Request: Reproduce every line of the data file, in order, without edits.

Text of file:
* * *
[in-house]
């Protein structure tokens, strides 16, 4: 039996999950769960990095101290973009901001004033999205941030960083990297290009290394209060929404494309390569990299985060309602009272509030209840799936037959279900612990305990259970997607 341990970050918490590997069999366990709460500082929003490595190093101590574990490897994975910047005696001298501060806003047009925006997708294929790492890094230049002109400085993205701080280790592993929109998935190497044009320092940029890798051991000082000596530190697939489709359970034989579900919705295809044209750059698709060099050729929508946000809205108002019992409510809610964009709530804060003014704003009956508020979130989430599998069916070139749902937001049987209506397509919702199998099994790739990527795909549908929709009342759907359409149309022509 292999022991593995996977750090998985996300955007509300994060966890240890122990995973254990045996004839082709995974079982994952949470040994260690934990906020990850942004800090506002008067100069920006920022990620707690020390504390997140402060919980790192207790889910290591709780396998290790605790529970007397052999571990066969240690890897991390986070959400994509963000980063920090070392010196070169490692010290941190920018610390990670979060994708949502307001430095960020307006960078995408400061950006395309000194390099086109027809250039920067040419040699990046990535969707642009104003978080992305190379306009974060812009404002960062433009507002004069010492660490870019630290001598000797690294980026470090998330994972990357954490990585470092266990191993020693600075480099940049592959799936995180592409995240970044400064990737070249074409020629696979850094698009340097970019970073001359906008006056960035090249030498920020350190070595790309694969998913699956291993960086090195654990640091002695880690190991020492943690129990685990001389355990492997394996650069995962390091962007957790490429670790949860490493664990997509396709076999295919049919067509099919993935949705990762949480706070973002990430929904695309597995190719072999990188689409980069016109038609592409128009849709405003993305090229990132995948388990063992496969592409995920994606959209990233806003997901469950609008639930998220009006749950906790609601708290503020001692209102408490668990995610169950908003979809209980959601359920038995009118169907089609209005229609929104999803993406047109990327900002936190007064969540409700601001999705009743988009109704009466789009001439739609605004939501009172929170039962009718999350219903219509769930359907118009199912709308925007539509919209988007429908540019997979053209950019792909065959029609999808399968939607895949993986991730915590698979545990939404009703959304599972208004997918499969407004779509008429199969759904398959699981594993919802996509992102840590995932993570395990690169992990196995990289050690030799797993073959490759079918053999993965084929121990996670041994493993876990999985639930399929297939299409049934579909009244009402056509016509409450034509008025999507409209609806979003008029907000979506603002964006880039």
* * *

[in-house]
């Protein structure tokens, strides 16, 4: 039996999950769960990095101290973009901001004033999205941030960083990297290009290394209060929404494309390569990299985060309602009272509030209840799936037959279900612990305990259970997607 341990970050918490590997069999366990709460500082929003490595190093101590574990490897994975910047005696001298501060806003047009925006997708294929790492890094230049002109400085993205701080280790592993929109998935190497044009320092940029890798051991000082000596530190697939489709359970034989579900919705295809044209750059698709060099050729929508946000809205108002019992409510809610964009709530804060003014704003009956508020979130989430599998069916070139749902937001049987209506397509919702199998099994790739990527795909549908929709009342759907359409149309022509 292999022991593995996977750090998985996300955007509300994060966890240890122990995973254990045996004839082709995974079982994952949470040994260690934990906020990850942004800090506002008067100069920006920022990620707690020390504390997140402060919980790192207790889910290591709780396998290790605790529970007397052999571990066969240690890897991390986070959400994509963000980063920090070392010196070169490692010290941190920018610390990670979060994708949502307001430095960020307006960078995408400061950006395309000194390099086109027809250039920067040419040699990046990535969707642009104003978080992305190379306009974060812009404002960062433009507002004069010492660490870019630290001598000797690294980026470090998330994972990357954490990585470092266990191993020693600075480099940049592959799936995180592409995240970044400064990737070249074409020629696979850094698009340097970019970073001359906008006056960035090249030498920020350190070595790309694969998913699956291993960086090195654990640091002695880690190991020492943690129990685990001389355990492997394996650069995962390091962007957790490429670790949860490493664990997509396709076999295919049919067509099919993935949705990762949480706070973002990430929904695309597995190719072999990188689409980069016109038609592409128009849709405003993305090229990132995948388990063992496969592409995920994606959209990233806003997901469950609008639930998220009006749950906790609601708290503020001692209102408490668990995610169950908003979809209980959601359920038995009118169907089609209005229609929104999803993406047109990327900002936190007064969540409700601001999705009743988009109704009466789009001439739609605004939501009172929170039962009718999350219903219509769930359907118009199912709308925007539509919209988007429908540019997979053209950019792909065959029609999808399968939607895949993986991730915590698979545990939404009703959304599972208004997918499969407004779509008429199969759904398959699981594993919802996509992102840590995932993570395990690169992990196995990289050690030799797993073959490759079918053999993965084929121990996670041994493993876990999985639930399929297939299409049934579909009244009402056509016509409450034509008025999507409209609806979003008029907000979506603002964006880039």